Writing about Christian Gerhaher's debut recital
here, the "Daily Telegraph" critic commended him especially for his
"....old fashioned virtues," most of which appeared to be to do with
the fact that Gerhaher is virtually gestureless (or should that be gesture-free?)
and since then many others have spoken approvingly of this aspect of
his performance. I found his platform manner irritating; he stands stock
still, arms stiffly by his side, and occasionally jabs at us with his
right forefinger, rather in the manner of Robert Höll - but Höll
is by far the better singer. I mention this by way of introduction mainly
to refute what I take to be nonsense about old-fashioned singing, whatever
that may be; for example, I suppose Matthias Goerne exemplifies what
might be called modern singing in that his platform manner is intensely
demonstrative, but the voice and interpretation are a united whole.
Who are these old-fashioned singers, I wonder, who
merely stood motionless and entranced us all without moving a muscle?
I'm old enough to have seen quite a few singers and I can't recall any
who answer to that description. If Gerhaher really were some kind of
wunderkind I'd be happier about his woodenness, but in fact he's just
a good, solid baritone in the Henschel mould, with a few nods towards
Quasthoff in the slower pieces.
The accompanist, Gerold Huber, is the complete
opposite; he behaves like an "old fashioned concert pianist," complete
with head- tossing and arm-waving. There were times when one would have
thought he was playing Rachmaninov, but his is still a remarkable talent;
it is seldom that one hears a pianist with such delicate use of the
pedals, and so refined a touch in the softer passages - Julius Drake
springs to mind as an influence.
"Liebesbotschaft" was affected by nervousness on the
part of both singer and pianist, and neither really settled down until
"Kriegers Ahnung," where Huber played with a real sense of drama and
Gerhaher sang the lines "Wie hab' ich oft so süss geträumt
an ihrem Busen warm / wie freundlich schien des Herdes Glut, lag sie
in meinem Arm...... " with sensitivity. I would say that he is at his
best in slower, more reflective numbers, despite not being possessed
of much in the way of a smooth legato line; my major question with his
singing is his tendency to chop up the phrasing, obviously striving
for effects which he does at times bring off, but which often tend to
make his singing sound lumpy and under-powered. That being said, he
obviously has the reserves there when needed, as he proved later in
"Ständchen" was sung with eagerness and fluency,
if not quite managing the youthful ardour of Ainsley or the urgency
of Quasthoff, and "Abschied" brought the Rellstab settings to a lively
conclusion. All credit to Huber for his subtly varied playing here,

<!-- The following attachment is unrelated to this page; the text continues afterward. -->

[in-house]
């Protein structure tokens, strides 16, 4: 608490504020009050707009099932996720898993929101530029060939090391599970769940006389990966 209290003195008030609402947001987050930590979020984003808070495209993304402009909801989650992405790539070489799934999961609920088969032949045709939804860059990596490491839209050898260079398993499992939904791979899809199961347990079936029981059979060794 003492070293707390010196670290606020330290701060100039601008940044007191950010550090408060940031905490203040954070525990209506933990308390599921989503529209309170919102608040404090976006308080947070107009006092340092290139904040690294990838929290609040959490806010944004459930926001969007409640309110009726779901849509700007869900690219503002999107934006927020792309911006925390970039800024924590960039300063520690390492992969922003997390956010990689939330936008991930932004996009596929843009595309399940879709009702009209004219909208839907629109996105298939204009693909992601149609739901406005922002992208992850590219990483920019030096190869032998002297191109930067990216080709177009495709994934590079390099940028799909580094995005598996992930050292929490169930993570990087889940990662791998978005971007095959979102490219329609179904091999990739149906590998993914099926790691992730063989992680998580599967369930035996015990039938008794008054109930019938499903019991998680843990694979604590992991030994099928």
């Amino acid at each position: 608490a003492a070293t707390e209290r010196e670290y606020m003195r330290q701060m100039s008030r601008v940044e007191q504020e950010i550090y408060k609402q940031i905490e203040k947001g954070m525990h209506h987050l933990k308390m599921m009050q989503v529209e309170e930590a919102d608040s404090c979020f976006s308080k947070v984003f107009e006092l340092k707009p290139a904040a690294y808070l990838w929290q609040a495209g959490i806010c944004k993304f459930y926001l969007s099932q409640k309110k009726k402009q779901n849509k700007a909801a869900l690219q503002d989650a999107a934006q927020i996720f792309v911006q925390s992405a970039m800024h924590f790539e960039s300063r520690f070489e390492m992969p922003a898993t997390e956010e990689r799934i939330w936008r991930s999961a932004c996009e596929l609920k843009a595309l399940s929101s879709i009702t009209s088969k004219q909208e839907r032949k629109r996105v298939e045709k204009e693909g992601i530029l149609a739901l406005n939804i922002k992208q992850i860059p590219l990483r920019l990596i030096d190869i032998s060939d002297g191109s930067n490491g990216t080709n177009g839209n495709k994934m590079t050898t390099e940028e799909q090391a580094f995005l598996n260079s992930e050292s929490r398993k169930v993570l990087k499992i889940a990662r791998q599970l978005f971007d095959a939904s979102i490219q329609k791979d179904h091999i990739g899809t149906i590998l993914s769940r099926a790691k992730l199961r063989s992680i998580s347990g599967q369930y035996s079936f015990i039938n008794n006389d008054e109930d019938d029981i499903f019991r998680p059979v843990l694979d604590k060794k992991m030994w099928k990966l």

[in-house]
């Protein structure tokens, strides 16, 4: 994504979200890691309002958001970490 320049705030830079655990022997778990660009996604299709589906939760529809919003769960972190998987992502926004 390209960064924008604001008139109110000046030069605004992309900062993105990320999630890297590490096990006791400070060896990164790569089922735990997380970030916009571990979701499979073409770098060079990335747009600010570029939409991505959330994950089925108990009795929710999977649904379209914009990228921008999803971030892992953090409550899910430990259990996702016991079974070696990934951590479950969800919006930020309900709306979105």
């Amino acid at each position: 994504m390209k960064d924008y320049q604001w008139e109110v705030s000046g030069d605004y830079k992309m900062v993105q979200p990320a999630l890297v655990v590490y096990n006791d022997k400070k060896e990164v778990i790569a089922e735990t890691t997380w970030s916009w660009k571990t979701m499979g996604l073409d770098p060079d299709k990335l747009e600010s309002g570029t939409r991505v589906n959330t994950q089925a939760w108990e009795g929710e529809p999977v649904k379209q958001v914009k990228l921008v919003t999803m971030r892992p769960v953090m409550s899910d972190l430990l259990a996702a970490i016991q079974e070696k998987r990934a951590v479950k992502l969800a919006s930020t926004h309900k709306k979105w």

and to Gerhaher for sustaining his melancholy interpretation of the
song, but I do wish he had varied the subjects a little - the "freundlichen
Mägdlein" and the "Sterne verhüllet euch grau" were bid farewell
in exactly the same tone and with precisely the same phrasing. I found
myself thinking fondly of the rueful smile which both Fischer-Dieskau
and Ainsley manage to suggest in their tone at the former line.
In the Heine settings, the finest singing was to be
heard in "Ihr Bild," which was in fact the high point of the whole recital.
Huber played with edge-of-seat delicacy and poise, and the baritone's
singing of "...und das geliebte Antlitz / Heimlich zu leben begann"
showed him at his best, displaying a genuine care for the words and
a feeling for the musical line. "Das Fischermädchen" showed some
of the mischievousness which "Abschied" lacked; you almost heard the
leer in the tone at "...und mache schöne Perle in seine Tiefe ruht."
"Der Doppelgänger" was delivered with skill and
well-judged contrasts in the verses, but without that metaphysical horror
brought to it by, say, Goerne; the tone was beautiful, but there was
little sense of anguish. Graham Johnson refers to the song's "creepy
melisma, as if the singer were breaking out into a cold sweat," and
there was little sense of that here, although Gerhaher pitched and controlled
that crucial, raw high G at "eigne Gestalt" more than competently. "Die
Taubenpost" was given without a break - Gerhaher is clearly "old fashioned"
in regarding "Schwanengesang" as a true cycle, and there's nothing wrong
with that, although I wish he could catch a little more of this wondrous
song's heart-rending meaning - his singing of it might best be described
as merely delightful, even at that achingly tender last line; call me
a curmudgeon, but anyone who can sing this setting of the phrase "die
Sehnsucht" with such throwaway charm still has a lot to learn.
I notice that Gerhaher has recorded "Schwanengesang,"
something which most singers wait until they are well over 30 to do;
it's true that Goerne was only 29 when he recorded "Winterreise," but
Gerhaher is no Goerne, and the latter has still to essay Schubert's
valediction to the Lied. Christian Gerhaher has a fine voice, is clearly
highly intelligent and musical, but he is not yet an exceptional Lieder
singer, and I'm very surprised to hear how early he was adopted by the
Schubertiade. In my humble opinion, rather than singing on the same
platform as Quasthoff, Gerhaher would benefit tremendously from taking
lessons with him.